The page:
Pancreatic Cancer Action follow hard-hitting initiative with symptoms awareness campaign

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Pancreatic Cancer Action, the UK-based charity behind the hard-hitting ‘I wish I had’ adverts, plans to release a second series of adverts across the London Underground to raise awareness of the symptoms of the fifth biggest cancer killer.

“The objective of our initial campaign, which has received worldwide attention, was to raise massive awareness of pancreatic cancer and the grim statistics, including the shockingly low 3% survival rate.” says Ali Stunt, a rare survivor of pancreatic cancer and founder of Pancreatic Cancer Action.

The charity has seen a 200% increase in web traffic, and a particular spike in visits to the page which focuses on symptoms. “We’ve had so many people contact us to tell us that the campaign has successfully initiated conversation about pancreatic cancer, and have been invited to discuss the issues at a political conference in Spring.” continues Ali.

“The huge attention pancreatic cancer has received this week has provided us with an opportunity to bring forward a symptoms-led awareness campaign.  The new adverts will raise awareness of the symptoms of the disease to encourage more people to visit their doctor.”

The new creative features the same faces from the first round, Penny, Andy and Kerry, and still uses quotes, but focuses on how they and their doctors missed the symptoms of pancreatic cancer. Lines like “They call it the silent killer. But my symptoms weren’t silent” leading in to a list of symptoms to be aware of:

Due to lack of awareness of the disease and symptoms, people are often diagnosed too late for surgery, which is currently the only cure. The average life expectancy most people will face is just four to six months.
“Ultimately we want to see a dramatic increase in the number of people that survive this awful cancer,” continues Ali. “While no early detection device exists, awareness of the symptoms of pancreatic cancer is a key to saving lives.”
The charity is focused on educating the public and medical community as well as funding research into early diagnosis. They also campaign for more funding from the government, which currently stands at less than one per cent of all research funding.
If you have any of these symptoms ask your doctor to rule it out.
For more information, please visit
The advertising for both campaigns was devised and created by creative agency Team Darwin.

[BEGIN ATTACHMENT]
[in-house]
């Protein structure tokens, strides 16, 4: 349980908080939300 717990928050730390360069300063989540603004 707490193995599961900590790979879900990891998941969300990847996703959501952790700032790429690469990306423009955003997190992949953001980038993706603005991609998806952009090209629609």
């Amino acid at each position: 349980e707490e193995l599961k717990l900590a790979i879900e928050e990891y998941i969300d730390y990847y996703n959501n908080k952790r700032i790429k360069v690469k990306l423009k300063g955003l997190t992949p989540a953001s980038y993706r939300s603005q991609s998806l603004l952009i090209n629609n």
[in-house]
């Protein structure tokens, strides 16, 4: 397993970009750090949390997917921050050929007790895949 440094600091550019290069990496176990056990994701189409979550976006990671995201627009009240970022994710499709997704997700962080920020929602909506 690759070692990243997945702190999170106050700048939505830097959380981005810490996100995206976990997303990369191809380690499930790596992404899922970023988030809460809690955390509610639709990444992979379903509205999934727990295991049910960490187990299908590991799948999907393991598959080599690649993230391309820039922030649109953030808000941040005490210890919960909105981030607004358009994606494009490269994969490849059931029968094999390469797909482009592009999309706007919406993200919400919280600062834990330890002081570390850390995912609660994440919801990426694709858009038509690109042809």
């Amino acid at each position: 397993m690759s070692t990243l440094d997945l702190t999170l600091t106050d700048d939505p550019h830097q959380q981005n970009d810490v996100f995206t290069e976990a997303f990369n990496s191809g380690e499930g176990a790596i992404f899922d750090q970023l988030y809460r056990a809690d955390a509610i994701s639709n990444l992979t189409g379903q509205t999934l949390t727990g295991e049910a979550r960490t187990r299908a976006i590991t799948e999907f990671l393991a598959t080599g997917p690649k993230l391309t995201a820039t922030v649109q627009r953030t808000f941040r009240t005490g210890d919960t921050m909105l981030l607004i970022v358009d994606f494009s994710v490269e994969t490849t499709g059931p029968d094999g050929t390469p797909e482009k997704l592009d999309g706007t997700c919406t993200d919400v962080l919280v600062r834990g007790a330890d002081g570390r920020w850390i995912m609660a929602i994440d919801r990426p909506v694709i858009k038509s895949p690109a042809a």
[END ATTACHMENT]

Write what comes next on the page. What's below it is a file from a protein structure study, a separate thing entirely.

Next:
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  1. Dear Kerry,

    I would like to apologies for the negative messages you have been getting from some parts of the public.

    Of course you don’t want breast cancer. Your message is a statement of truth. If people can’t understand that you would of had a much higher chance of survival with breast cancer then I am sorry.

    I am not a cancer sufferer, but my mum had been diagnosed with cervical cancer two years ago. Thankfully, it looks as if she has beaten “it”. My father-in-law is going through treatment for bowel cancer at the present. It looks like it’s going to be a long hard fight. But with the grace of god, we hope he also beats this vile deasease. I am almost sure they both would give you their blessing and support.

    I apologies again for the responses you have had that are disgraceful. I wish you all the luck you undoubtably deserve. Sorry again bud!

    P. Hallsworth

  2. I have been stewing on the ‘I wish I had’ campaign for a little while now. I can not emphasise enough how incredibly cruel I found it. I am a breast cancer survivor – so far, still undergoing treatment. However I lost my Mum and my Aunt to breast cancer. The devastation caused to a person and their family on being given the diagnosis of breast cancer has been totally belittled. Today I lost a friend to breast cancer as well. She has been in hospital since July with a terrible quality of life but her family never missed a day of being by her side. Do you think that they were glad she had breast cancer? I still live day by day wondering if any ache or pain or strange sensation means cancer, and I also live with the side effects of the treatment. I know that I am lucky to be here to have those worries, but I would never wish any sort of cancer on even my worst enemy. The world already thinks that breast cancer is totally curable and your campaign has done nothing to dispel that myth. There is no ‘good’ cancer to have. My sympathies lie with every person, and their families, who have to hear the horrible word cancer as their diagnosis no matter what sort it is but I really think that who ever gave the green light for that campaign should never have the responsibility of that sort of decision again.

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